Michael Williams Jr. plans to hold back in Iditarod

by Angela Denning-Barnes on March 6, 2013

Michael Williams Jr. watches the stage at the musher's drawing Feb. 28. Photo by John Wallace, courtesy of kaiserracing.com

Michael Williams Jr. watches the stage at the musher’s drawing. Photo by John Wallace, courtesy of kaiserracing.com

Michael Williams Jr. or “Qam” is running his fourth Iditarod and the 27-year-old from Akiak has improved each race. In 2010, his rookie year, he took 26th place; in 2011 he finished in 13th place; and last year he finished 8th. So far, in this year’s race, he hasn’t been in the top 20. But perhaps he’s just holding back, like he planned to do.
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“The last couple of years I was going pretty hard from the start, but this year I might have to be a little more conservative,” Williams Jr. said.

Williams Jr. says this is the best Iditarod team he’s had, but they don’t have the miles that he’s had in the past. He had a few set backs in fall training. The major one was unfavorable weather, including ice that lasted through November.

“That’s a big part of it,” Williams Jr. said. “I wanted to train and keep the dogs going all fall but we’ve just had crap weather, and the water was crazy high, you know it was like during break up. The water was right near the bank. We’ve been having a lot of erosion. The road that I take of from the summer dog yard got eroded away. So, now we got to take a different trail.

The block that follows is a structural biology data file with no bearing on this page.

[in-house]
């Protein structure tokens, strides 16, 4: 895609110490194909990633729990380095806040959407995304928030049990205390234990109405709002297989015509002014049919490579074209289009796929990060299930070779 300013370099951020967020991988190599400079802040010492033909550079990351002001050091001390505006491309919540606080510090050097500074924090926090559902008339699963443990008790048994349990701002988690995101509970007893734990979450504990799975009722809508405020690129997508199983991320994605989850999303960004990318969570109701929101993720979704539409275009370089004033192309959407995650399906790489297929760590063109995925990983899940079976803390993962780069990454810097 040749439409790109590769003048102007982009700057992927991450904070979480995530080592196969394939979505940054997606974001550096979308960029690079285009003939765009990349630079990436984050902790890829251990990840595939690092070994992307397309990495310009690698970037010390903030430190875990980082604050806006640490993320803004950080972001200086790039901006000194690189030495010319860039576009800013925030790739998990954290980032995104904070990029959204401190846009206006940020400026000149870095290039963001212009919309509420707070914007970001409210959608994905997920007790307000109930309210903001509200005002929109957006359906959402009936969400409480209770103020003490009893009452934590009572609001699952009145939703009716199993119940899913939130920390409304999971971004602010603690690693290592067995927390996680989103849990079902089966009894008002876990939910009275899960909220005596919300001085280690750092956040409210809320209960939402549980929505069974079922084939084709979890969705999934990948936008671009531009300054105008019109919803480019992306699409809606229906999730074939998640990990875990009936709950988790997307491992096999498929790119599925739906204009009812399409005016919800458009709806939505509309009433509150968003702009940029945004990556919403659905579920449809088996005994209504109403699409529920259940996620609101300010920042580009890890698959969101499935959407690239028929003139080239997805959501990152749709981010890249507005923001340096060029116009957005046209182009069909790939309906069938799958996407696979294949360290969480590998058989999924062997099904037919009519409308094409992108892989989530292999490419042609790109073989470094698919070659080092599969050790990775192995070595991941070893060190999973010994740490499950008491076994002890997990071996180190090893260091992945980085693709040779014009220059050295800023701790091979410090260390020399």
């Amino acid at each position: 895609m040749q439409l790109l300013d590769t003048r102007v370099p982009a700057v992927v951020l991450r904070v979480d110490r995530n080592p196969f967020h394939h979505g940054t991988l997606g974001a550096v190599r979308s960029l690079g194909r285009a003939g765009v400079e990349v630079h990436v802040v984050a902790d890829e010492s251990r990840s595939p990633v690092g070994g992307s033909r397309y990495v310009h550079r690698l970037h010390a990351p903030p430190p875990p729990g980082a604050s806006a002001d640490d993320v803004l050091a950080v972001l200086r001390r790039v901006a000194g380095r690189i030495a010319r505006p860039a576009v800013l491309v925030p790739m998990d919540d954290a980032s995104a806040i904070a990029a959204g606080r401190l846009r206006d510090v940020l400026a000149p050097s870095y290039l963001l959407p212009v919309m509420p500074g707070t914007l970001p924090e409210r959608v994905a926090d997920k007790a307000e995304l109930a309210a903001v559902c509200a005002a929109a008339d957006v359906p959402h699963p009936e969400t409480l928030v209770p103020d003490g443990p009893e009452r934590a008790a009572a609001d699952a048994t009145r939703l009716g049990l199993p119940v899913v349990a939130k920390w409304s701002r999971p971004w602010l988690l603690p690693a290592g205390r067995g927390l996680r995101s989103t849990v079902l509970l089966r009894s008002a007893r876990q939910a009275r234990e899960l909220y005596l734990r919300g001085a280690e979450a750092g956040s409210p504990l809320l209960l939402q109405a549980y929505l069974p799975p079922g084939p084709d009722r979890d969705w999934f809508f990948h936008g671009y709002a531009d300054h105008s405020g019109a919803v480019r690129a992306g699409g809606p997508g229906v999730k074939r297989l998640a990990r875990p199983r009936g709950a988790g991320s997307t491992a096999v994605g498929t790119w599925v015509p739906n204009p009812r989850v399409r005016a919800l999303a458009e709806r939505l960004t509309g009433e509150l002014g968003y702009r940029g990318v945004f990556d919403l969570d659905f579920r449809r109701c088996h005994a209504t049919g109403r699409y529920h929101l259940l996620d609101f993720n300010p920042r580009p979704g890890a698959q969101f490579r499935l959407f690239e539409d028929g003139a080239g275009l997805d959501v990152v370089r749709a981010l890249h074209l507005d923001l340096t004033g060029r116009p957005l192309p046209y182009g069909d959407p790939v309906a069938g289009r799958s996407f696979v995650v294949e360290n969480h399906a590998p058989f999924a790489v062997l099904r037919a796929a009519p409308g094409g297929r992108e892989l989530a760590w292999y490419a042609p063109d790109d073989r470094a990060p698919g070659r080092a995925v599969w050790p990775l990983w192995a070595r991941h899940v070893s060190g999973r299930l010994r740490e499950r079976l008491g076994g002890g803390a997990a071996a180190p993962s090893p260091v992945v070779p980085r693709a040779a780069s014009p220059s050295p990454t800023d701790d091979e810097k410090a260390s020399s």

And in November, Williams Jr. got sick for three weeks, which also kept him from long training runs.

“With the lower miles, I think I’m going to have to be a little more conservative at the beginning,” Williams Jr. said.

Most of Williams Jr.’s dogs have run the Iditarod before even though most of them are young. Several are 2, 3 and 4 year olds. But he has experienced leaders he can count on. Emmo is his main leader. He’s 8 and has led the last two Iditarods.

Williams Jr.’s style of mushing adapts to the trail. He expects for his plan to change, depending on how his team looks.

“I know I have to be patient and depending on how the dogs are looking. . .these are veterans and you know,” Williams Jr. said. “It’s not their first time going out doing this. They might be low on miles this year but they’ve gone through it before so I think even with these low miles, I might be able to end up racing.”

Hopefully, by holding back a little in the beginning, Williams Jr. will have a competitive race. He says his goal is to finish as high has he can. But his sights are set on the front of the pack.

“It’d be nice to get top ten again,” Williams Jr. said, “(or) top five.”

Keeping him company on the race trail is his father, Mike Williams Sr. It’s his 15th Iditarod.

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